The result of a collaboration between director Kieran Evans and musician Karl Hyde of Underworld, The Outer Edges is a documentary exploring the characters and geography of the boarder between London and Essex. The surprisingly alluring film, plays out to Hyde’s poetic narration, following a route down the river Roding to the docks on the Thames estuary. Although the film is a companion piece to Hyde’s new album Edgeland, it has a life of its own, which will amuse and intrigue those local to the area and those from beyond.
Director Kieran Evans assembles a visual portrait of the seldom seen side of the East End, comprised of part natural, part industrial scenery and many unique characters. The locations are as diverse as the people, which makes for a continually intriguing 74 minutes. The film opens with a fantastic line from allotment enthusiast Pete, “No politics, no religion, no sex, it’s an allotment,” before looking elsewhere to a diverse cast of individuals, including Bangladeshi woman Shamim, tour guide Maurice, a group of young boxers, Dagenham market trader Chris and ex-cruise ship performer Bonnie. Each character embodies an aspect of the locale, as Evans weaves a surprisingly rich tapestry of culture.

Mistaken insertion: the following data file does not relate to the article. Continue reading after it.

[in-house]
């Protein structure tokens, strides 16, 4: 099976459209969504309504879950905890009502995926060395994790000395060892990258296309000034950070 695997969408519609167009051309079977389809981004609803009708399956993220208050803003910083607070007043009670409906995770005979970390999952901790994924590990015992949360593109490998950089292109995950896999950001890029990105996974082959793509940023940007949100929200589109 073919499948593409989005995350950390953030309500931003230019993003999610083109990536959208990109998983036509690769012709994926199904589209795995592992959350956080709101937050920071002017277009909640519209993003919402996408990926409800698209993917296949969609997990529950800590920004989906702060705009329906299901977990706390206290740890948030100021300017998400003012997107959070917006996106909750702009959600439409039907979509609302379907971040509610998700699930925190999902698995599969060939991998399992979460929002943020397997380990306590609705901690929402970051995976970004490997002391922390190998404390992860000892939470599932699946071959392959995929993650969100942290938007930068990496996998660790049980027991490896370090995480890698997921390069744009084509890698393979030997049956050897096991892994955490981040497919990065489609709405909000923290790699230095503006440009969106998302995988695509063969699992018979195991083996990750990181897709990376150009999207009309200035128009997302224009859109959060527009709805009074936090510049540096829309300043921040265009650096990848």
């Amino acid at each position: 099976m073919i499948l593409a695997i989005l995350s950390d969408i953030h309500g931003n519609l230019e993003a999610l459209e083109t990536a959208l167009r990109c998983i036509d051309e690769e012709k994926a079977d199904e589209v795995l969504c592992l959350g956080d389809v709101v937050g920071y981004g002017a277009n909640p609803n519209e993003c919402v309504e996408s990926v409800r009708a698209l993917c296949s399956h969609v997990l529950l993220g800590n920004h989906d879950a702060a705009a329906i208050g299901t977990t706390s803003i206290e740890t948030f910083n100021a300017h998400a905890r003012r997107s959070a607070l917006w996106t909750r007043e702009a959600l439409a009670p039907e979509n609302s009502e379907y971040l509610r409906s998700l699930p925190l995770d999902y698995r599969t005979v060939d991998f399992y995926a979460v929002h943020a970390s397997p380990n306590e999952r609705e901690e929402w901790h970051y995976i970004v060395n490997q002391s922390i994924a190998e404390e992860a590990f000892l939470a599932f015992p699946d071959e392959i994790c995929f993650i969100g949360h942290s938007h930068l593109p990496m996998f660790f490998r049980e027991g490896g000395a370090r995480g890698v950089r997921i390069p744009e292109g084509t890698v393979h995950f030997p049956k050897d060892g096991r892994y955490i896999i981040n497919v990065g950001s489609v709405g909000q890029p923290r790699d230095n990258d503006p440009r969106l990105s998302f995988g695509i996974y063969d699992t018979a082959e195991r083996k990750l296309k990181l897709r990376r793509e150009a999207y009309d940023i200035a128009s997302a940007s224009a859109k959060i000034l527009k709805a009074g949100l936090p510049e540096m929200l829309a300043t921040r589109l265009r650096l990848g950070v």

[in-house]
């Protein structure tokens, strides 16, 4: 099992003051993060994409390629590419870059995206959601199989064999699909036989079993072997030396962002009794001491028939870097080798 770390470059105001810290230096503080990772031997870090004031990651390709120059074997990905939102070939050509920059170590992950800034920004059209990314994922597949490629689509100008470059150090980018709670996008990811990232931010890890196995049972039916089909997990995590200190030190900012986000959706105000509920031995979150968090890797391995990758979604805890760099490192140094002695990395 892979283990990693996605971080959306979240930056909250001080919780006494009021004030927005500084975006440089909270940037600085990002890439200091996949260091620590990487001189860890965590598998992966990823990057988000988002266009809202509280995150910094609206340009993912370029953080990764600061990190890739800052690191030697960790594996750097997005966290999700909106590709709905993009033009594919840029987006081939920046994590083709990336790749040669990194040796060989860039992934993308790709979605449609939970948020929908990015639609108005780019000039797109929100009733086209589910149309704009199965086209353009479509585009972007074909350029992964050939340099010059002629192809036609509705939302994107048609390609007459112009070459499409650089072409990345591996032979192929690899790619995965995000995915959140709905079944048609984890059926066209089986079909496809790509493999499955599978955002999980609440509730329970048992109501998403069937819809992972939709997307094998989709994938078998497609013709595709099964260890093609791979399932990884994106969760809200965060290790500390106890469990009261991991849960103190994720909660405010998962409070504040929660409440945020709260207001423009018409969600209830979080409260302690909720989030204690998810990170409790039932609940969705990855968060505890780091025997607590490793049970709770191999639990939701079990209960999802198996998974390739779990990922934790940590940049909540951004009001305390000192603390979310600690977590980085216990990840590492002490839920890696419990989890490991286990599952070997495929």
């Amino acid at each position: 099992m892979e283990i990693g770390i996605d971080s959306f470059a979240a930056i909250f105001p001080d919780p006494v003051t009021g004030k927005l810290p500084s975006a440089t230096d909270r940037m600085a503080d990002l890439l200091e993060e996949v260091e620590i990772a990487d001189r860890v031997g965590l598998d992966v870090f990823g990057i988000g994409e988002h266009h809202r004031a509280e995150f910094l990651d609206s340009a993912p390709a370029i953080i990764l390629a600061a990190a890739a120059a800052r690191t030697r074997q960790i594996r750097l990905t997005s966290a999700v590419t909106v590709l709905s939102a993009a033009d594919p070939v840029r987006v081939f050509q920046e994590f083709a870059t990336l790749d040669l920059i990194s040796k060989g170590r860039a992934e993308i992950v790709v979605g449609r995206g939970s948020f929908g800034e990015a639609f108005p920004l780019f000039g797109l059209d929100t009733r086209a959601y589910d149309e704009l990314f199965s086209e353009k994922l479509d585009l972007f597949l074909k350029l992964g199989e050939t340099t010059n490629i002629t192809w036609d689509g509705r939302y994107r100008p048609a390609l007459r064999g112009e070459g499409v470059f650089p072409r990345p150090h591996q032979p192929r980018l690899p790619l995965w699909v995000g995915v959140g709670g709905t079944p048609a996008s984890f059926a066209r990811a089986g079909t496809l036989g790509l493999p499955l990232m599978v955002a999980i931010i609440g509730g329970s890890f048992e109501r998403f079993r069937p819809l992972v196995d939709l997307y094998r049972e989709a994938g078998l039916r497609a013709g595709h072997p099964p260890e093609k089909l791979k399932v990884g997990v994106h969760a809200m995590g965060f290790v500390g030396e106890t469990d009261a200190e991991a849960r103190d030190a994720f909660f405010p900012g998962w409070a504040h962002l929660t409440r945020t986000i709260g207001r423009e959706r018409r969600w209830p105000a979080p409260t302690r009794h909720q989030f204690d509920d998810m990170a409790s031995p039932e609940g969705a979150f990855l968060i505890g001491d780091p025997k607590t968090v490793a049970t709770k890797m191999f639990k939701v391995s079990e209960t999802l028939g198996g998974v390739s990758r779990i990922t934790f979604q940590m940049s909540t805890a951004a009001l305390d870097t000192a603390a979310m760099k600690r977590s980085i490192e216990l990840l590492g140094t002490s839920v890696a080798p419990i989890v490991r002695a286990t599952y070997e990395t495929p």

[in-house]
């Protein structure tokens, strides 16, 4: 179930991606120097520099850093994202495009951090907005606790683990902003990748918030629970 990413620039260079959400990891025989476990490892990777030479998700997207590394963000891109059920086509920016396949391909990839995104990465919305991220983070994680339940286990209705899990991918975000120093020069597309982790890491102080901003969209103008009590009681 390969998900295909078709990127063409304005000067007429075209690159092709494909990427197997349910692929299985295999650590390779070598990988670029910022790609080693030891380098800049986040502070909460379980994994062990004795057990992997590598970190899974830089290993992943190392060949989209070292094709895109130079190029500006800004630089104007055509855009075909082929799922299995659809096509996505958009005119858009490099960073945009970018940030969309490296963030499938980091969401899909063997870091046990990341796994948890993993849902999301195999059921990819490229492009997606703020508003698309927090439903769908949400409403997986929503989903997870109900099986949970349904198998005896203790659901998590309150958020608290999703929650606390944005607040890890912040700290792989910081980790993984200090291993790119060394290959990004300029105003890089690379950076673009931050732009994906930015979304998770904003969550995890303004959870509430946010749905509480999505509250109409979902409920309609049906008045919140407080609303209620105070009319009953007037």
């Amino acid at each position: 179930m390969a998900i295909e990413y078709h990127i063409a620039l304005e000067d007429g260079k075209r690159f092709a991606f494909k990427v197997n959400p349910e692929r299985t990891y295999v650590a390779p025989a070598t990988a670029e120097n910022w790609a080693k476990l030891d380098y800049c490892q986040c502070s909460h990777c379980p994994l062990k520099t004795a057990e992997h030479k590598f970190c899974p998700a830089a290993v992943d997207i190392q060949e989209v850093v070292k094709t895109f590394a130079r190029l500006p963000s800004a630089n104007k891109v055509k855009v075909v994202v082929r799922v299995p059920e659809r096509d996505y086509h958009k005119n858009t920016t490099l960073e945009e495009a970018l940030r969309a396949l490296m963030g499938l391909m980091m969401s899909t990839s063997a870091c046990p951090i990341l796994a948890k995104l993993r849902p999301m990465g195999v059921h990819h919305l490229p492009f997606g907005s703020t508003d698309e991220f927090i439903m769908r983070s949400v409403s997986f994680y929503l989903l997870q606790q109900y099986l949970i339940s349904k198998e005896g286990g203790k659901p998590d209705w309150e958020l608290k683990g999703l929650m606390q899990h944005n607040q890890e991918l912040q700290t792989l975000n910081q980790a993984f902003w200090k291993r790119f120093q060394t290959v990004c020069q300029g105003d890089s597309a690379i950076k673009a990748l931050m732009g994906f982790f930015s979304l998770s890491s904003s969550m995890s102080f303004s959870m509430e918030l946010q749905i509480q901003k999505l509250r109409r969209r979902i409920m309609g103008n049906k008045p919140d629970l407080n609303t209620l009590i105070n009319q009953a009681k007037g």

By seeking out and sincerely listening to the array of interesting characters Evans imbues the film with warmth, which seems at odds with the more industrialised locations in the film. Set to static shots framed by Evans, Hyde’s subtle, poetic narration creates an intriguing mental journey through the outer edges. It is clear that the filmmakers are comfortable with their loving view of the strange, melancholy land around the river Roding. For this reason it is easy to become drawn into the world and even revel in the absurdly beautiful scars that the brute force of industry has left on the landscape.
More than a companion piece to an album, The Outer Edges is a necessary look at a diverse environment, which some people rely on, while others commute through. It asks London dwellers to pause and consider the actual breadth of their environment, as well as the unique personalities that reside within. As a closing title for the 2013 East End Film Festival, The Outer Edges is a superb piece of programming. By putting the outer edges of London centre stage it does precisely what the East End Film Festival should do: showcase the treasure within this diverse and sometimes chaotic city.